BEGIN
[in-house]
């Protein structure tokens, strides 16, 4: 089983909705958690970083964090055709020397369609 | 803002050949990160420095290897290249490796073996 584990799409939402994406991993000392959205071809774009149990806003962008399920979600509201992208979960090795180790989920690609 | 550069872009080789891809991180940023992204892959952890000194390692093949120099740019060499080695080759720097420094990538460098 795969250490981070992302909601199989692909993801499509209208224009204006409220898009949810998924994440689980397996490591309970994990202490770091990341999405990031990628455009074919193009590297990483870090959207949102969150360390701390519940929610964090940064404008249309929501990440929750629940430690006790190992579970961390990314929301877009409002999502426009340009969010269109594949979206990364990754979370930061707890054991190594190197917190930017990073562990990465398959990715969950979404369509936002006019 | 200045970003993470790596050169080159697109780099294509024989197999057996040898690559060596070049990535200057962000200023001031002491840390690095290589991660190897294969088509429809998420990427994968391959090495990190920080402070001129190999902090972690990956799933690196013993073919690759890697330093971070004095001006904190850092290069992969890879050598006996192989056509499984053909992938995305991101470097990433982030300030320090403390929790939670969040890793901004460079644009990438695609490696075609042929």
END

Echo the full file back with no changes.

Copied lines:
[in-house]
């Protein structure tokens, strides 16, 4: 089983909705958690970083964090055709020397369609 | 803002050949990160420095290897290249490796073996 584990799409939402994406991993000392959205071809774009149990806003962008399920979600509201992208979960090795180790989920690609 | 550069872009080789891809991180940023992204892959952890000194390692093949120099740019060499080695080759720097420094990538460098 795969250490981070992302909601199989692909993801499509209208224009204006409220898009949810998924994440689980397996490591309970994990202490770091990341999405990031990628455009074919193009590297990483870090959207949102969150360390701390519940929610964090940064404008249309929501990440929750629940430690006790190992579970961390990314929301877009409002999502426009340009969010269109594949979206990364990754979370930061707890054991190594190197917190930017990073562990990465398959990715969950979404369509936002006019 | 200045970003993470790596050169080159697109780099294509024989197999057996040898690559060596070049990535200057962000200023001031002491840390690095290589991660190897294969088509429809998420990427994968391959090495990190920080402070001129190999902090972690990956799933690196013993073919690759890697330093971070004095001006904190850092290069992969890879050598006996192989056509499984053909992938995305991101470097990433982030300030320090403390929790939670969040890793901004460079644009990438695609490696075609042929």